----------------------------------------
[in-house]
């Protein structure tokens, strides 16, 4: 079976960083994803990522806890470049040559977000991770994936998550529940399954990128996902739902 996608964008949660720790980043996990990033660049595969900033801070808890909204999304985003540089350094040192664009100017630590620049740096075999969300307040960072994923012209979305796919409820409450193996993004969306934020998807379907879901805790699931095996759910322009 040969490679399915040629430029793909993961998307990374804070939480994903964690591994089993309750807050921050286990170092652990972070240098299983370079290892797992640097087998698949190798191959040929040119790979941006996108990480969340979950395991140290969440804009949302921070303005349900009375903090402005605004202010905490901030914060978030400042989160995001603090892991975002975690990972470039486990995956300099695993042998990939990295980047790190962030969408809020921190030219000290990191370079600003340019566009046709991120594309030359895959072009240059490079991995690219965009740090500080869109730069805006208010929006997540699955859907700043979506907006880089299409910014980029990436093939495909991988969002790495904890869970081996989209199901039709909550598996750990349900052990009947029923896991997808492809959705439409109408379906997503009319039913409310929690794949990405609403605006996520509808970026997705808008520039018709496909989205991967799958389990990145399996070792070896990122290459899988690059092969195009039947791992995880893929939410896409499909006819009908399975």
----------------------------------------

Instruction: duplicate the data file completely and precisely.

[in-house]
């Protein structure tokens, strides 16, 4: 079976960083994803990522806890470049040559977000991770994936998550529940399954990128996902739902 996608964008949660720790980043996990990033660049595969900033801070808890909204999304985003540089350094040192664009100017630590620049740096075999969300307040960072994923012209979305796919409820409450193996993004969306934020998807379907879901805790699931095996759910322009 040969490679399915040629430029793909993961998307990374804070939480994903964690591994089993309750807050921050286990170092652990972070240098299983370079290892797992640097087998698949190798191959040929040119790979941006996108990480969340979950395991140290969440804009949302921070303005349900009375903090402005605004202010905490901030914060978030400042989160995001603090892991975002975690990972470039486990995956300099695993042998990939990295980047790190962030969408809020921190030219000290990191370079600003340019566009046709991120594309030359895959072009240059490079991995690219965009740090500080869109730069805006208010929006997540699955859907700043979506907006880089299409910014980029990436093939495909991988969002790495904890869970081996989209199901039709909550598996750990349900052990009947029923896991997808492809959705439409109408379906997503009319039913409310929690794949990405609403605006996520509808970026997705808008520039018709496909989205991967799958389990990145399996070792070896990122290459899988690059092969195009039947791992995880893929939410896409499909006819009908399975």